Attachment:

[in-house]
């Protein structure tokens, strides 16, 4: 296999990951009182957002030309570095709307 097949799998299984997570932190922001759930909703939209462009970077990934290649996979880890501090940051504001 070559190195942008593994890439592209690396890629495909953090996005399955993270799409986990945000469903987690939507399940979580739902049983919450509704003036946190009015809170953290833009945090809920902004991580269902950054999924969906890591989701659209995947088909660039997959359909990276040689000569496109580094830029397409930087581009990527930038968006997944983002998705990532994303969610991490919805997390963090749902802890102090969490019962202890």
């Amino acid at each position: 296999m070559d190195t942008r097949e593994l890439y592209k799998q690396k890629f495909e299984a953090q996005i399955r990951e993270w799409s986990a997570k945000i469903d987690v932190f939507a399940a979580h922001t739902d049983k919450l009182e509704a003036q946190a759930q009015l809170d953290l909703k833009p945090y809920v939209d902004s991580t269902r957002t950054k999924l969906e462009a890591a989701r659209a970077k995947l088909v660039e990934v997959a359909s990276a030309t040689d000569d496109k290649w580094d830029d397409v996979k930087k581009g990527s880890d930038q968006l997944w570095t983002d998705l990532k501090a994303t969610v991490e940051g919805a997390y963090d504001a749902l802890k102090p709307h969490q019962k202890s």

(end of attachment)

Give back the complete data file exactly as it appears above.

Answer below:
[in-house]
């Protein structure tokens, strides 16, 4: 296999990951009182957002030309570095709307 097949799998299984997570932190922001759930909703939209462009970077990934290649996979880890501090940051504001 070559190195942008593994890439592209690396890629495909953090996005399955993270799409986990945000469903987690939507399940979580739902049983919450509704003036946190009015809170953290833009945090809920902004991580269902950054999924969906890591989701659209995947088909660039997959359909990276040689000569496109580094830029397409930087581009990527930038968006997944983002998705990532994303969610991490919805997390963090749902802890102090969490019962202890």
């Amino acid at each position: 296999m070559d190195t942008r097949e593994l890439y592209k799998q690396k890629f495909e299984a953090q996005i399955r990951e993270w799409s986990a997570k945000i469903d987690v932190f939507a399940a979580h922001t739902d049983k919450l009182e509704a003036q946190a759930q009015l809170d953290l909703k833009p945090y809920v939209d902004s991580t269902r957002t950054k999924l969906e462009a890591a989701r659209a970077k995947l088909v660039e990934v997959a359909s990276a030309t040689d000569d496109k290649w580094d830029d397409v996979k930087k581009g990527s880890d930038q968006l997944w570095t983002d998705l990532k501090a994303t969610v991490e940051g919805a997390y963090d504001a749902l802890k102090p709307h969490q019962k202890s």